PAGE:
Firm hosts SOS seminars for Cyprian buyers
Tens of thousands of UK buyers in Cyprus were poorly advised by lawyers acting under powers of attorney to take out low interest housing loans in Swiss francs when the currency was seen as stable – but many have since found their monthly mortgage repayments double as the currency has fluctuated drastically.
In addition a number of buyers have been prevented from obtaining their title deeds due to Cyprian developers having existing debts on the properties and/or the land at the time of purchase, which meant banks could take back the developer’s assets if they fell into default. Without title deeds the buyers lacked the rights for redress from the poor advice they received.
However, the Cyprus Parliament has enacted legislation that enables people who paid a full or large percentage of the purchase price to apply for their title deeds.
Due to the Swiss currency fluctuation some borrowers were unable to pay the inflated mortgages and slipped into default, resulting in UK debt collection companies and law firms, employed by Cyprus banks, to pursue them and their assets, including their homes in the UK.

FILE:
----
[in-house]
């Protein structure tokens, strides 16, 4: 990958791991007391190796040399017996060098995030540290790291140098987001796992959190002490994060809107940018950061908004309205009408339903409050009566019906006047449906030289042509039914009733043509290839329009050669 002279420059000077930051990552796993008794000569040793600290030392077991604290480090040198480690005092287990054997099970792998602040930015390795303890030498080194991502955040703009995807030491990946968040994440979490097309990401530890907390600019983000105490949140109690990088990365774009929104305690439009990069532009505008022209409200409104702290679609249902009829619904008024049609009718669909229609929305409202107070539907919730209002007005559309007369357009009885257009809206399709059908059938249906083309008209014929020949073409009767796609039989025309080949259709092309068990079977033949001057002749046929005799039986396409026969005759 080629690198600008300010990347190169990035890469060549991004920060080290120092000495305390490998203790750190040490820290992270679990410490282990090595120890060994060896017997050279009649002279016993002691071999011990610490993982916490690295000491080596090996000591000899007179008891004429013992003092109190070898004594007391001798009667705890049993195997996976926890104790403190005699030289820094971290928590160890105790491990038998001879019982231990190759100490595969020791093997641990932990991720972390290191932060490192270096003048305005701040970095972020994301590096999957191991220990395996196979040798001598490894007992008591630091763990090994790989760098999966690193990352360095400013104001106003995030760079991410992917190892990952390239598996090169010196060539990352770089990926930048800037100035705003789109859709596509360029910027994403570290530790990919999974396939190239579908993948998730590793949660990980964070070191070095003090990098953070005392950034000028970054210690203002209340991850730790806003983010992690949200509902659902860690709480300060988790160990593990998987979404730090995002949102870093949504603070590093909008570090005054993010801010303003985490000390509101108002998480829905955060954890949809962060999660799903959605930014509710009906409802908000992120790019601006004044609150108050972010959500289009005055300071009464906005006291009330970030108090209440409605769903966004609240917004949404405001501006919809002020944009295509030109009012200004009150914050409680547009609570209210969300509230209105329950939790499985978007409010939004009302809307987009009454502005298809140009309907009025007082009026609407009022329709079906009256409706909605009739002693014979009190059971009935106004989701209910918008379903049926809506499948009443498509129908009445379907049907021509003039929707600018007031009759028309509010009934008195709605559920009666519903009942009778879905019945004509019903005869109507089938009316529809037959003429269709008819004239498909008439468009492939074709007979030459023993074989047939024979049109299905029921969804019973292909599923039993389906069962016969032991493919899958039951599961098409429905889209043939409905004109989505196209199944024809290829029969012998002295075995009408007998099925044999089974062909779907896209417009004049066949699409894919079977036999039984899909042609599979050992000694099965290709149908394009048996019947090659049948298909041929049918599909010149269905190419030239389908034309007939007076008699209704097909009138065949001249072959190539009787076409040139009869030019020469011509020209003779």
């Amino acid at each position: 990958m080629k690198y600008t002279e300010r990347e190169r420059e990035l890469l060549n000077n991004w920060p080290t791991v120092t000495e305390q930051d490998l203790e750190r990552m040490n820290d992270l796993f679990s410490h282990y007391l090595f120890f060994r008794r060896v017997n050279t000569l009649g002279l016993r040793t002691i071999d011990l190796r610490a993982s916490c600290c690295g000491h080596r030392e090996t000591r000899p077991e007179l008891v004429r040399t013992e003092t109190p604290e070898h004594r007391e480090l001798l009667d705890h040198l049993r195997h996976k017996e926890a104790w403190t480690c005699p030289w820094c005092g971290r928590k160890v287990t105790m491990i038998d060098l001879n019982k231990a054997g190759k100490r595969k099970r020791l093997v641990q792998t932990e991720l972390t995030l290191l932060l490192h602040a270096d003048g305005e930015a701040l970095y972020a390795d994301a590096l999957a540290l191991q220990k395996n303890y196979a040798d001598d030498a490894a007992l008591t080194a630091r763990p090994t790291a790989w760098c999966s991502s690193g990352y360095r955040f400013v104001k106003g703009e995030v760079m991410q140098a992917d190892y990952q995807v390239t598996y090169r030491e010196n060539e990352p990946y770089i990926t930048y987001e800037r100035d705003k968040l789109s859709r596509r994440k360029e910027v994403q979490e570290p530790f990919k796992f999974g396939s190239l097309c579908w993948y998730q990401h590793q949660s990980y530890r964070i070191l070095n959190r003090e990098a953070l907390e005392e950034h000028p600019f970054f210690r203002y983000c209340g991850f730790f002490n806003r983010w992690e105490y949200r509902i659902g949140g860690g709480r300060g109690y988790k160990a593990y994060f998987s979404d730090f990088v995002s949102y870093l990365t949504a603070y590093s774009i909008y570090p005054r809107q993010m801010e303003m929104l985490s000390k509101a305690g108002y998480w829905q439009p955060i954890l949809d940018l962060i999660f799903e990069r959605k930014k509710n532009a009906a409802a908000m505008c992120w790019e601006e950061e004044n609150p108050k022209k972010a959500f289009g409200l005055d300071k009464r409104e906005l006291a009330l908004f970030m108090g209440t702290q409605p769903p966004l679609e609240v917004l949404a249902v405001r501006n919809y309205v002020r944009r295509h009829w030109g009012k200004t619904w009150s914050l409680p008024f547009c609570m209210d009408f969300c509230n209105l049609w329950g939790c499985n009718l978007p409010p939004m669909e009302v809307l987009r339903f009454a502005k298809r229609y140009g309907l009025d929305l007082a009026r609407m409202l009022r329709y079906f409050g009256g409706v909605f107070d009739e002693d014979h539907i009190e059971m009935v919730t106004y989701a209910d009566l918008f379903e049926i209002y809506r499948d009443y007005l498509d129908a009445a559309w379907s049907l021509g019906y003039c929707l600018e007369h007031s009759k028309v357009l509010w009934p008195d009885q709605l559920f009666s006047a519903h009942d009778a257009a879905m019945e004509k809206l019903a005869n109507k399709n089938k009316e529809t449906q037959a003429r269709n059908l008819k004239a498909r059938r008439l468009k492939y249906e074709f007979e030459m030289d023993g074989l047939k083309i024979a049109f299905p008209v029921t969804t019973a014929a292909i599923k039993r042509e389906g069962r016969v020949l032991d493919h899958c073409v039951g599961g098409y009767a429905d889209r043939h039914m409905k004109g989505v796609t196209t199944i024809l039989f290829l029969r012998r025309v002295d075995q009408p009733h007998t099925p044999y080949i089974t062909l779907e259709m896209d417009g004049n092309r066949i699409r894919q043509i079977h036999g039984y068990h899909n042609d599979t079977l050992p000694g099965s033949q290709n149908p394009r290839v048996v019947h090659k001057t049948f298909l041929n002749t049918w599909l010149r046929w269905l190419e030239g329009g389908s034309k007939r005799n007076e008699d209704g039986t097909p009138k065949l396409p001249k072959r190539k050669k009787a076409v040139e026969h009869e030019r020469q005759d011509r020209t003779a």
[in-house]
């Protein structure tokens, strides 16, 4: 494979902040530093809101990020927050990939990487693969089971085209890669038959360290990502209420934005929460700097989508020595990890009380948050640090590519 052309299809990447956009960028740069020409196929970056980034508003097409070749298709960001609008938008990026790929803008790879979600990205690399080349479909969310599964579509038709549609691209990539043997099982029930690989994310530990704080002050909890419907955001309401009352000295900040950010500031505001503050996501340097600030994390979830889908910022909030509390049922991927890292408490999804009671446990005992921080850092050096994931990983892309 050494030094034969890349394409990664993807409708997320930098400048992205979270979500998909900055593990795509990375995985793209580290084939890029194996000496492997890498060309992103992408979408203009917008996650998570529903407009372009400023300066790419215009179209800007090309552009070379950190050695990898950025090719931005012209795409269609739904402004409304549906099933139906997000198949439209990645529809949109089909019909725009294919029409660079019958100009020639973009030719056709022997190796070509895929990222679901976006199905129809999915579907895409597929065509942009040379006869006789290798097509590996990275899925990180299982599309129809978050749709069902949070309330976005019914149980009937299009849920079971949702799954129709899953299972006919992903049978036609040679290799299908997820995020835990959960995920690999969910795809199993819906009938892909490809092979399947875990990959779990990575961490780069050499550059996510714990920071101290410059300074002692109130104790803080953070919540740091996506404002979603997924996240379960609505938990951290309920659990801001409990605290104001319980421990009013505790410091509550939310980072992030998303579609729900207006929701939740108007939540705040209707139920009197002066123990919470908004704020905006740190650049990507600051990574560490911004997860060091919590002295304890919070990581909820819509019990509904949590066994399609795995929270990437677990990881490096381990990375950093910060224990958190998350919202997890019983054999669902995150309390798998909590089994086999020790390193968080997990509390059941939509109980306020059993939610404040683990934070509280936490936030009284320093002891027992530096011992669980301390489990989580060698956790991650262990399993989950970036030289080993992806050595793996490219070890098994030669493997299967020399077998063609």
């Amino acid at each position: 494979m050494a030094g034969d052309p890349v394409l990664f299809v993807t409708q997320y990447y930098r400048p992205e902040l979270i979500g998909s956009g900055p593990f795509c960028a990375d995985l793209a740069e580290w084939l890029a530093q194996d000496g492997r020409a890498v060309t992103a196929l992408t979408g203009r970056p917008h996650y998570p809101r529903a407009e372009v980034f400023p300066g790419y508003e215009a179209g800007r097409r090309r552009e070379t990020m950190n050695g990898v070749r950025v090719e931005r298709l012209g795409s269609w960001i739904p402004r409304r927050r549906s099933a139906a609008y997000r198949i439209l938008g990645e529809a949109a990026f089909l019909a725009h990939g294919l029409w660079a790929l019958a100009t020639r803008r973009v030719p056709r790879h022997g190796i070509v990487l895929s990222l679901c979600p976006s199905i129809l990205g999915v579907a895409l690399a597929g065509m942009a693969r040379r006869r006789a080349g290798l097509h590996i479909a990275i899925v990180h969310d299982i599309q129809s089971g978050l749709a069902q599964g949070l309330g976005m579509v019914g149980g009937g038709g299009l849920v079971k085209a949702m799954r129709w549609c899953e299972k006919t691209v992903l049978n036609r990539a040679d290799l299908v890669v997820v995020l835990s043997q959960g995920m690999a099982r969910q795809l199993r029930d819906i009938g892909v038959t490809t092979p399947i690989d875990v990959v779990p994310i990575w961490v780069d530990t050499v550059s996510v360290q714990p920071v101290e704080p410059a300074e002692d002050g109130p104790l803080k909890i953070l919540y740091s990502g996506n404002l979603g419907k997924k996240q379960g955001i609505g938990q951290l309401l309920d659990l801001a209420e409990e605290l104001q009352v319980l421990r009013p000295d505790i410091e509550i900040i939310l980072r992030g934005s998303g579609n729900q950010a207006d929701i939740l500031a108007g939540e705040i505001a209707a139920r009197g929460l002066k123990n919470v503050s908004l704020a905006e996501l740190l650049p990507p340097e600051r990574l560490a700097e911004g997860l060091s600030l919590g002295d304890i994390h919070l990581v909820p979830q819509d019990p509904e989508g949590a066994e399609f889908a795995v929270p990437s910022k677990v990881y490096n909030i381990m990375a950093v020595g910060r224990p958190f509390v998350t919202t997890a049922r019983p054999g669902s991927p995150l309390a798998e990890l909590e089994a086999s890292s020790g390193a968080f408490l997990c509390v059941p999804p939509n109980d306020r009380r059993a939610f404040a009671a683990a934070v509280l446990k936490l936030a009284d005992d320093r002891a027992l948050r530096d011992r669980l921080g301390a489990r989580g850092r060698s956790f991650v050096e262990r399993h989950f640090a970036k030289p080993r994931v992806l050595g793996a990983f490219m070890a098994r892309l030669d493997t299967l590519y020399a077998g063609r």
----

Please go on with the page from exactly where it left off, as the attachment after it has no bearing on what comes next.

The barristers from the Cyprus law firm Triantafyllides & Christoforou (TCA Law), appointed by Judicare, claimed that in many of the buyers’ cases the Power of Attorneys used to sign the loan agreements were not valid as they were not signed in strict accordance to the legal process. In most cases, paperwork was validated without a certifying officer present, making the loan agreement and any other documentation void.
Neil Heaney, chief executive of Judicare Group, said: “The seminars will explain in detail the circumstances surrounding these loans and the many legal failures of the parties instructed to protect the purchaser in the transactions.
“Depending on personal and individual situations, some scenarios may prove legal grounds with which to challenge the Cyprus banks towards the validity of loans and to seek the potential release from these dubious contracts.”
Some UK buyers have been offered early settlement agreements by Cypriot banks looking to find a ‘middle way’ solution acceptable to both sides, but Judicare is seeking full redress for buyers.
The seminars will be hosted on Saturday and Sunday 24 and 25 October at Birmingham City and at Arsenal football clubs.